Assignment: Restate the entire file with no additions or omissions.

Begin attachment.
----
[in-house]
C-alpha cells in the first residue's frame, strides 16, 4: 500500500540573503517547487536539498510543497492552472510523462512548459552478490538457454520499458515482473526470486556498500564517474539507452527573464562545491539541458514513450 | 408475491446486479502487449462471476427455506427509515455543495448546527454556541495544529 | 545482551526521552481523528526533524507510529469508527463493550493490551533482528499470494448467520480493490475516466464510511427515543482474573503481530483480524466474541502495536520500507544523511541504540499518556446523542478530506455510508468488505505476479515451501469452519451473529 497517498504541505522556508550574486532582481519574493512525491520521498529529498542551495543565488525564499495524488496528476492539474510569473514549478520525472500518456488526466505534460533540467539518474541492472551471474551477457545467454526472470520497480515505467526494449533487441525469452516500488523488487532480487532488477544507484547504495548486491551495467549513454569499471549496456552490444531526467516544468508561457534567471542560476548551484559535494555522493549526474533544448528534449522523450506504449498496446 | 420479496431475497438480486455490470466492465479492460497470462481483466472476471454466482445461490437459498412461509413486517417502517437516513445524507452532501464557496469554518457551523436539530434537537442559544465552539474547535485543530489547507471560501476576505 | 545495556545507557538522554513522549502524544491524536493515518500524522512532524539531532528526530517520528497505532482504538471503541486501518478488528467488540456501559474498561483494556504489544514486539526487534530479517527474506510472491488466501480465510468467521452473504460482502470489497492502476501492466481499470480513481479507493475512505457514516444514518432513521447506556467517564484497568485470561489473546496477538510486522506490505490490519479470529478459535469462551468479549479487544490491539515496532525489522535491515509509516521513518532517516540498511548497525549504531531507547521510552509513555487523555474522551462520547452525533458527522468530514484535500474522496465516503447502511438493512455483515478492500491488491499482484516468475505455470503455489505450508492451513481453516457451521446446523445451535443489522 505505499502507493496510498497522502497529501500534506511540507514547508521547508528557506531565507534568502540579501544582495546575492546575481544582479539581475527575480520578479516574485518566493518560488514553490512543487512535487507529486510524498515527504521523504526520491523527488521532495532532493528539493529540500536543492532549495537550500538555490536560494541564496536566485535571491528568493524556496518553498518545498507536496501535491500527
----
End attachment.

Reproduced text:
[in-house]
C-alpha cells in the first residue's frame, strides 16, 4: 500500500540573503517547487536539498510543497492552472510523462512548459552478490538457454520499458515482473526470486556498500564517474539507452527573464562545491539541458514513450 | 408475491446486479502487449462471476427455506427509515455543495448546527454556541495544529 | 545482551526521552481523528526533524507510529469508527463493550493490551533482528499470494448467520480493490475516466464510511427515543482474573503481530483480524466474541502495536520500507544523511541504540499518556446523542478530506455510508468488505505476479515451501469452519451473529 497517498504541505522556508550574486532582481519574493512525491520521498529529498542551495543565488525564499495524488496528476492539474510569473514549478520525472500518456488526466505534460533540467539518474541492472551471474551477457545467454526472470520497480515505467526494449533487441525469452516500488523488487532480487532488477544507484547504495548486491551495467549513454569499471549496456552490444531526467516544468508561457534567471542560476548551484559535494555522493549526474533544448528534449522523450506504449498496446 | 420479496431475497438480486455490470466492465479492460497470462481483466472476471454466482445461490437459498412461509413486517417502517437516513445524507452532501464557496469554518457551523436539530434537537442559544465552539474547535485543530489547507471560501476576505 | 545495556545507557538522554513522549502524544491524536493515518500524522512532524539531532528526530517520528497505532482504538471503541486501518478488528467488540456501559474498561483494556504489544514486539526487534530479517527474506510472491488466501480465510468467521452473504460482502470489497492502476501492466481499470480513481479507493475512505457514516444514518432513521447506556467517564484497568485470561489473546496477538510486522506490505490490519479470529478459535469462551468479549479487544490491539515496532525489522535491515509509516521513518532517516540498511548497525549504531531507547521510552509513555487523555474522551462520547452525533458527522468530514484535500474522496465516503447502511438493512455483515478492500491488491499482484516468475505455470503455489505450508492451513481453516457451521446446523445451535443489522 505505499502507493496510498497522502497529501500534506511540507514547508521547508528557506531565507534568502540579501544582495546575492546575481544582479539581475527575480520578479516574485518566493518560488514553490512543487512535487507529486510524498515527504521523504526520491523527488521532495532532493528539493529540500536543492532549495537550500538555490536560494541564496536566485535571491528568493524556496518553498518545498507536496501535491500527